Tennessee State Revenues for December Exceed Budget by $55.3 Million

Stuart McWhorter
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In the monthly announcement of state revenues, Tennessee Department of Finance and Administration Commissioner Stuart McWhorter reported that collections for December were $55.3 million more than the budgeted estimate.

December revenue collections exceeded the budget for the month by 4.12 percent, reflecting 4.87 percent growth over December 2018, marking the fifth month in a row for a surplus.

The state’s budget surplus through December is up to $351.1 million, or 5.86 percent over the budgeted estimate and 7.66 percent ahead of the same period last fiscal year.

Commissioner McWhorter attributed the strong collections in December to the state’s two highest sources of revenue.

“Total revenues exceeded budget estimates in December primarily due to continued strong sales and corporate tax receipts,” said McWhorter in the statement.

Sales and use tax, the state’s largest revenue source, was $19.6 million or 2.51 percent over budget, which Commissioner McWhorter said was due in part to the start of the Christmas shopping season.

“December sales tax revenues reflect November retail activity, which includes Black Friday and after-Thanksgiving sales.”

Commissioner McWhorter also pointed out, “January’s revenue report will capture consumer spending for the remainder of the Christmas holiday season.”

Year-to-date, sales and use tax collections are $123 million or 3.13 percent over budget and $213 million or 5.54 percent ahead of the same time last fiscal year.

Meanwhile, the state’s second largest revenue source – franchise and excise tax – was $29.7 million or 8.84 percent over budget.

Franchise and excise tax collections are $151.8 million or 17.69 percent over budget and similarly ahead of the same period last year.

Two other major contributors to December’s surplus include the privilege tax at $3 million or 13.16 percent over budget and the gasoline tax at $2.7 million or 3.8 percent over budget.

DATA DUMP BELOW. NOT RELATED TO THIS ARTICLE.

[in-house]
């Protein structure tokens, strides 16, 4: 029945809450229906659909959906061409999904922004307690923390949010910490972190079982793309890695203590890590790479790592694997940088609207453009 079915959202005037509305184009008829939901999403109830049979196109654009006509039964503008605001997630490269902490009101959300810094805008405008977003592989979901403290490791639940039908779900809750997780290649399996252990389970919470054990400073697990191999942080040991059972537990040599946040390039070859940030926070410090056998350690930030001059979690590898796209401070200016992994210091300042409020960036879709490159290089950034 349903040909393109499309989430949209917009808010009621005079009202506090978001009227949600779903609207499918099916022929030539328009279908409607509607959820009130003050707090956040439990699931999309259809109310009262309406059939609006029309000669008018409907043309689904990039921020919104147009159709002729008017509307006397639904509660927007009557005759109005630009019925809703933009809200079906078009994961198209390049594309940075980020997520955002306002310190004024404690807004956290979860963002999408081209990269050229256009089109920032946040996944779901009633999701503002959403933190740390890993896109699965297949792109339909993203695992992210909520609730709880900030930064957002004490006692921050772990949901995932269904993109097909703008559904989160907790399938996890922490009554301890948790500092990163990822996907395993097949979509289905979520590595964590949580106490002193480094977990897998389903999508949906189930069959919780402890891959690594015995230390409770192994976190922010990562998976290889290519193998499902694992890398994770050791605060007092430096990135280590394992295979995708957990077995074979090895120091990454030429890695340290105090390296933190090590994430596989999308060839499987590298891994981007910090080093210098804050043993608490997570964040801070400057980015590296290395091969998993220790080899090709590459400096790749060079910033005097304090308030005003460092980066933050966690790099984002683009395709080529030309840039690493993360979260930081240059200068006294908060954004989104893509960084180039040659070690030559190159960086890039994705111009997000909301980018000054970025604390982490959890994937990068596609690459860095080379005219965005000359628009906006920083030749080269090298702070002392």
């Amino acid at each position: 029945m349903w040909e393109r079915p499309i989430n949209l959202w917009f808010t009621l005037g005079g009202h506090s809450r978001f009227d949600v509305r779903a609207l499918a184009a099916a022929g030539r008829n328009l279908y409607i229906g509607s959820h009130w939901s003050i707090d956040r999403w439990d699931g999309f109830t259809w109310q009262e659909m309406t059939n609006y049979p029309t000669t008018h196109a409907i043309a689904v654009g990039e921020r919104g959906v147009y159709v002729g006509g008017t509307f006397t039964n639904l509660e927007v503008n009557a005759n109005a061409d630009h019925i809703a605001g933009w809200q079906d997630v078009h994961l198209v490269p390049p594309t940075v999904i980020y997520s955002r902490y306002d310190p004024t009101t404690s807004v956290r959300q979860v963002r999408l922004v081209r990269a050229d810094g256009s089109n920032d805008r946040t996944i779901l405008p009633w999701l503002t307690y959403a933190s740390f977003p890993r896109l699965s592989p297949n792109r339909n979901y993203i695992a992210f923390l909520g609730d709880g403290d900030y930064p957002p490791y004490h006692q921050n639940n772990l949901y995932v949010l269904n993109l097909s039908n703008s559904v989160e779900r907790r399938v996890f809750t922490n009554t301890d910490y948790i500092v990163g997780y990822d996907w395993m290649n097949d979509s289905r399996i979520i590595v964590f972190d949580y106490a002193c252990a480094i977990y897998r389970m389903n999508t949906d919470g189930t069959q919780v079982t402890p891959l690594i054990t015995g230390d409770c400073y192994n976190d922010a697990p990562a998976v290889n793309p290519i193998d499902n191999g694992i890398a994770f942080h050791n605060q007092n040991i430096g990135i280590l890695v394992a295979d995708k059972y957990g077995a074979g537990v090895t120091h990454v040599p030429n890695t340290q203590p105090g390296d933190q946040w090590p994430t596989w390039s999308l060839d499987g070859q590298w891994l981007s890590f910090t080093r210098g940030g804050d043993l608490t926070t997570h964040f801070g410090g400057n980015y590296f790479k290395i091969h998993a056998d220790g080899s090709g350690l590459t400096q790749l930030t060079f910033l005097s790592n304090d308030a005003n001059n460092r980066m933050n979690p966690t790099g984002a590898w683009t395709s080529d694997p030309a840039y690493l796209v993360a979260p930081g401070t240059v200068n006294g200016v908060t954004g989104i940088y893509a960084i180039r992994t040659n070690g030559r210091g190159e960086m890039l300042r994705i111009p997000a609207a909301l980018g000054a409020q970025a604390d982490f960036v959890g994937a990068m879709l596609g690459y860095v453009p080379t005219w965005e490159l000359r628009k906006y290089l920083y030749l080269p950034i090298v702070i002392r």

The professional privilege tax, during the 111th Tennessee General Assembly’s first session, removed 15 professions from the $400 annual tax.  The last payment from the 15 professions was due by June 1, 2019, according to the Department of Revenue website.

The fiscal note associated with the legislation removing 15 professions from the privilege tax estimated a recurring net decrease in state revenues of $22.3 million, beginning with the current 2019-2020 fiscal year.

In stark contrast to the prediction, just five months into the fiscal year, the professional privilege tax is actually $21.5 million – 5.32 percent – ahead of the budgeted estimates.

The tobacco tax, motor vehicle registration fee and motor vehicle fuel tax were all off for the month. However, the motor vehicle registration fee and motor vehicle fuel tax are ahead for the year.

As of the end of December, the state’s primary funds are all ahead of the 2019-2020 fiscal year budget as follows:

General Fund – $292.3 million or 6.07 percent
Highway Fund – $36.7 million or 8.87 percent
City & County Fund – $21.3 million or 3.82 percent

Commissioner McWhorter qualifies the information contained in the December revenue news release, “The budgeted revenue estimates for 2019-2020 are based on the State Funding Board’s consensus recommendation of November 26, 2018 and adopted by the first session of the 111th General Assembly in April 2019. Also incorporated in the estimates are any changes in revenue enacted during the 2019 session of the General Assembly.”

The state’s revenue estimates for the 2019-2020 fiscal year can be found here.

The state’s revenue report for December 2019 can be found here.

Laura Baigert is a senior reporter at The Tennessee Star.

 

 

 

 

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3 Thoughts to “Tennessee State Revenues for December Exceed Budget by $55.3 Million”

  1. Clay

    Maybe it’s about time to take that scam of a gas tax off the backs of the people that live out of town and have to commute to work everyday. Kinda funny that the roads seem to be in the same condition or worse than before the gas tax was enacted.

  2. John J.

    “In stark contrast to the prediction, just five months into the fiscal year, the professional privilege tax is actually $21.5 million – 5.32 percent – ahead of the budgeted estimates.” So, the State charges a “privilege tax” to allow people to do business in the State, yet the State collects the benefits through “sales taxes” on the goods and services produced or performed. Maybe government should stop playing games using euphemisms to sugar coat things, and just start reducing all the regulations!

    JFK, Reagan and Trump were right, cut regulations and the associated taxes, then, businesses flourish, AND, tax revenues go up. How many times does government have to relearn this lesson?

  3. Habu

    Either reduce the sales tax & fuel tax or expedite road repair. Both should be priority #1.

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